One of the more striking Cantonese roast meats in Chinatown is the pípá yā 琵琶鴨 'lute-shaped duck'. The duck is cut open and roasted while splayed flat with a horseshoe-shaped metal frame. The splaying allows more moisture to evaporate and fat to drip out during roasting, so the meat is drier and the flavor more concentrated. Ordinary shāoyā 燒鴨 'roast duck' has a quantity of dark liquid inside that is discarded when the duck is cut into pieces (zhǎn 斬), but the pípá yā does not, and that accounts for part of the difference. The roasting process itself is the same as for ordinary shāoyā; there are no other seasonings used, for instance. The metal frame remains in place until the duck is cut up. All the Cantonese roast fowl have skin that is basically soft, unlike the more familiar Peking duck, which is specially treated to burn off the fat and leave the skin crisp (or leathery, depending on your chef's skill).
The name pípá yā has to do with the fact that the splayed-open duck is imagined to look like a Chinese lute — pípá 琵琶 (Japanese biwa, Korean bipa) — which has a round body. The duck's neck is usually curved to one side, unlike the straight neck of an ordinary roast duck. As with many Chinese culinary metaphors, 'lute' is not so apt as it is appetizing — I mean, in its suggestion of palace life or scholarly seclusion. When I was a boy, my friends and I called these things "frisbee ducks", which has no charm at all.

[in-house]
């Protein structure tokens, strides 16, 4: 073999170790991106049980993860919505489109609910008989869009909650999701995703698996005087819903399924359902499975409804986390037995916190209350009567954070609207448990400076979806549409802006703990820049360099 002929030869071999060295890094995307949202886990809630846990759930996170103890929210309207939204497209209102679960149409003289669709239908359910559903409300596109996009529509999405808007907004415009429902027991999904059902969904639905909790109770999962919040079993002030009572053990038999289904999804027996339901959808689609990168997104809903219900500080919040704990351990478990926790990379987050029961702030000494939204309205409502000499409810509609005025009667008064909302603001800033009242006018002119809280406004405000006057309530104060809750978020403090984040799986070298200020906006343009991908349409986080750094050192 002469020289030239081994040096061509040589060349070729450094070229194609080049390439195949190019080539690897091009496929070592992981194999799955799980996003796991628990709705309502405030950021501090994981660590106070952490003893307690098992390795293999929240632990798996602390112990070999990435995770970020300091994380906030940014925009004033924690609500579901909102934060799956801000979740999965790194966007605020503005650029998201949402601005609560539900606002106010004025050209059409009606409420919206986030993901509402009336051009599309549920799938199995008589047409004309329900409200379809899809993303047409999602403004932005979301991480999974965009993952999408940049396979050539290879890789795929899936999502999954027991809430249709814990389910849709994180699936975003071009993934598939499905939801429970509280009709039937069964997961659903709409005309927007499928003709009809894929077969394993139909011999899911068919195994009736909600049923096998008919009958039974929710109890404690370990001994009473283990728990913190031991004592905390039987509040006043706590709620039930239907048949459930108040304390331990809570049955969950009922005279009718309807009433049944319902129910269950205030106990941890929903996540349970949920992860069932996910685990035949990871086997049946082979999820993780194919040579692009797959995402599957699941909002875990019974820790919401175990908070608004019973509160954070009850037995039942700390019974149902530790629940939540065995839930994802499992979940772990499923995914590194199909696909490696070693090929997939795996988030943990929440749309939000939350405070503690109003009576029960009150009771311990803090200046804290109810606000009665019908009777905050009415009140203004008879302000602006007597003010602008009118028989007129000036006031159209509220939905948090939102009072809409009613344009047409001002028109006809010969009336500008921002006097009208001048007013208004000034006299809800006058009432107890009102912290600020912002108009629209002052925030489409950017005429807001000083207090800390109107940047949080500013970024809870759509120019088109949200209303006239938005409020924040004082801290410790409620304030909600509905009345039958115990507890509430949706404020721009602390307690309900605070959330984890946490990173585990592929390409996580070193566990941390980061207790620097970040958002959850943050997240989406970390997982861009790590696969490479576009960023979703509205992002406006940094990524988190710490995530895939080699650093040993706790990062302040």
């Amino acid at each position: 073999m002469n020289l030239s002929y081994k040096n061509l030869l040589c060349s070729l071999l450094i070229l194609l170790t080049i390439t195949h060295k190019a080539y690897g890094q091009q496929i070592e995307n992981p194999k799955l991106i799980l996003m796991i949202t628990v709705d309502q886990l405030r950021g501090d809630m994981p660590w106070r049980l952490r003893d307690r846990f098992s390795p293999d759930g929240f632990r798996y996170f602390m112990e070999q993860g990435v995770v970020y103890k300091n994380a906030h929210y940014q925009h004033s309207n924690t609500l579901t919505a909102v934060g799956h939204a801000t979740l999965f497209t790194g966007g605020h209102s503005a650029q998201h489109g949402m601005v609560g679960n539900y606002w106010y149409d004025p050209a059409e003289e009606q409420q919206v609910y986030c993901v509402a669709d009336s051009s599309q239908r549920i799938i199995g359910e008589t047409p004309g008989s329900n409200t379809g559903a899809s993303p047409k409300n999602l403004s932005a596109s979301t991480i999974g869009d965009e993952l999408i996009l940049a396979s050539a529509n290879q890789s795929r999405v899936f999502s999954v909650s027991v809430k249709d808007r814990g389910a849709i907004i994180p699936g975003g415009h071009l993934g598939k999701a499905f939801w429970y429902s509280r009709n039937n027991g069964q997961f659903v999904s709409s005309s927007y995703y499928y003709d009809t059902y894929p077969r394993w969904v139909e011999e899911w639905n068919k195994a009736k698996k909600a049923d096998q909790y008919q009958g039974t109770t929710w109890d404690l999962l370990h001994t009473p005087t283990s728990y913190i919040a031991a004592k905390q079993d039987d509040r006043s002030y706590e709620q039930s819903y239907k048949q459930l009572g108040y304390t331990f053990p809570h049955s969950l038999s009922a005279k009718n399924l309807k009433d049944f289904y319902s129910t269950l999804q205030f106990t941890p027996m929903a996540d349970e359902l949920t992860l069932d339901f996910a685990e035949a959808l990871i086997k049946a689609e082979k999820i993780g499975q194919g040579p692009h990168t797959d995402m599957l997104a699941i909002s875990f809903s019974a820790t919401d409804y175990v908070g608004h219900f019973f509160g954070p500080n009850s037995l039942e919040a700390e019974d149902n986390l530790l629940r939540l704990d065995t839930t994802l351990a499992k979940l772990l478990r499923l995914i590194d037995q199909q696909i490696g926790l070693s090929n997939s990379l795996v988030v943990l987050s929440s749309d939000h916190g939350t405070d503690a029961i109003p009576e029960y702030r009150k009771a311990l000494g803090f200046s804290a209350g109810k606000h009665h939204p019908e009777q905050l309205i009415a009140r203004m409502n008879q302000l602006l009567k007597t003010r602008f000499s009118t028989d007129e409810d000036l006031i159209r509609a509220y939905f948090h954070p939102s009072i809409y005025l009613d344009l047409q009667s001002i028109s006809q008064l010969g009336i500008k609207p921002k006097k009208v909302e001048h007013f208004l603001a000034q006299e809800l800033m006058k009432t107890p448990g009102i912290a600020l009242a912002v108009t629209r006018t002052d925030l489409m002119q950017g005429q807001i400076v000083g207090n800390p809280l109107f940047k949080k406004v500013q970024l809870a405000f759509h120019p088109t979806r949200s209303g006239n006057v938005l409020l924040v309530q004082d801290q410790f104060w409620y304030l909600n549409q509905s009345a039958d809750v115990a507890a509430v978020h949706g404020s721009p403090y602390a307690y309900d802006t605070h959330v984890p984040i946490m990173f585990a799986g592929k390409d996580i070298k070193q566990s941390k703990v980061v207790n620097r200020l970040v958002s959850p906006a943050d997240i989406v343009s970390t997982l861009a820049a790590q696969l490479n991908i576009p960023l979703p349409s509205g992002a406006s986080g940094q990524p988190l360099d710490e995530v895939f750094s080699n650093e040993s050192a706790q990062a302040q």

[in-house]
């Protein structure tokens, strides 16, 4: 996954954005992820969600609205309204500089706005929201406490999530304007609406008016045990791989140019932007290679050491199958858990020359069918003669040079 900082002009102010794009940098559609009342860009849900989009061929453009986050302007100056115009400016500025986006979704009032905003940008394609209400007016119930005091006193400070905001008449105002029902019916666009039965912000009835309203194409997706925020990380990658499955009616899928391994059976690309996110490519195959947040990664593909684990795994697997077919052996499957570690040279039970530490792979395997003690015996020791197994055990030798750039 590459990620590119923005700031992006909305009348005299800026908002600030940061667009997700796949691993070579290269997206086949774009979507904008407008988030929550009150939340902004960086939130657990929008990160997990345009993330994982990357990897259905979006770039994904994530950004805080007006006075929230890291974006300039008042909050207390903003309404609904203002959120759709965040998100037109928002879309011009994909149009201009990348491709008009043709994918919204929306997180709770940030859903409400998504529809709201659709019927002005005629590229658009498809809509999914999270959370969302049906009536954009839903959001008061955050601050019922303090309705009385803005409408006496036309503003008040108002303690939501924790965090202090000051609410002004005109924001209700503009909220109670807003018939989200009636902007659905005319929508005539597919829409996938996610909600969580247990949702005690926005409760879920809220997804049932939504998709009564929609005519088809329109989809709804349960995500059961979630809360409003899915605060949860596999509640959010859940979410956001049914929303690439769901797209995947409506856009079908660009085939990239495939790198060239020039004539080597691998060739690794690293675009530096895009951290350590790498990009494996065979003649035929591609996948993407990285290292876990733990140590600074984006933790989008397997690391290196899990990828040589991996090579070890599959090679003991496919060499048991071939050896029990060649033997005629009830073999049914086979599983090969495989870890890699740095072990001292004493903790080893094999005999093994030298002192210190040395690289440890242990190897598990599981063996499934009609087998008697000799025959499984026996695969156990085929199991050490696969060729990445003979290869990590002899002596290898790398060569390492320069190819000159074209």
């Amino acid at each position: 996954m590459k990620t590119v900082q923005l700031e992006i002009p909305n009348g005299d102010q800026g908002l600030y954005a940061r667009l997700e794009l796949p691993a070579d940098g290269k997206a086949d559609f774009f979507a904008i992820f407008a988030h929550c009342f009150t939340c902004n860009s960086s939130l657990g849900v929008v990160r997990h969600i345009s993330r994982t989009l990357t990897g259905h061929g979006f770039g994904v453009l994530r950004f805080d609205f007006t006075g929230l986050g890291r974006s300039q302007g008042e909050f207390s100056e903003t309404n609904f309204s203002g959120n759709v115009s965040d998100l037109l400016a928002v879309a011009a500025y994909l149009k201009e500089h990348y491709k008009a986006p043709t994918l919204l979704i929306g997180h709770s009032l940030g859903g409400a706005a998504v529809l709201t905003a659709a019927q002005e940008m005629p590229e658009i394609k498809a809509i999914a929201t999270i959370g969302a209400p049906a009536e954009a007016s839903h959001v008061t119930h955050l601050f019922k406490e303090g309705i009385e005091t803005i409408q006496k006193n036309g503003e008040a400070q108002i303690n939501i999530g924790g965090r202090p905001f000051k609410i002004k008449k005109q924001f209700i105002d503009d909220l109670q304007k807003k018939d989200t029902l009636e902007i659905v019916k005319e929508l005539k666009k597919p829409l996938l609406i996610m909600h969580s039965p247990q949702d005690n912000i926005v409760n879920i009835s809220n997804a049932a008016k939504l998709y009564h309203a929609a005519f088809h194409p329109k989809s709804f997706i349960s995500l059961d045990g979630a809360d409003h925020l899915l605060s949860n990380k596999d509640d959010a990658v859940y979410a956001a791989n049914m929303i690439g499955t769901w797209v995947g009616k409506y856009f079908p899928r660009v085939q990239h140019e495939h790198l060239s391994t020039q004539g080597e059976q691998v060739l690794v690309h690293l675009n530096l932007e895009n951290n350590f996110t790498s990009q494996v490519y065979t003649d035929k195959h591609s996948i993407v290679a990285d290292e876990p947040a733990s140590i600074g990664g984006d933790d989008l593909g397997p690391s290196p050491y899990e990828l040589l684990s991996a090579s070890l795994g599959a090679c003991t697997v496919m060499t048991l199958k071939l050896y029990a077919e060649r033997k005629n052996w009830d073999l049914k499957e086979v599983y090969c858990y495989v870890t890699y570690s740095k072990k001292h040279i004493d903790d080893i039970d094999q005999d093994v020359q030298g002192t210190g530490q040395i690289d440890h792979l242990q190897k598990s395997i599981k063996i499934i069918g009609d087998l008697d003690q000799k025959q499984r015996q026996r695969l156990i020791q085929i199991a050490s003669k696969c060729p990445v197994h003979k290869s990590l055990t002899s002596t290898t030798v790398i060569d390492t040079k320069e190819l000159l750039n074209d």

I bought one this morning from Sun Sai Gai 新世界 at 220 Canal, corner Baxter, one of Chinatown's long-term institutions (though the management has changed a number of times in the 35 years I've been going there).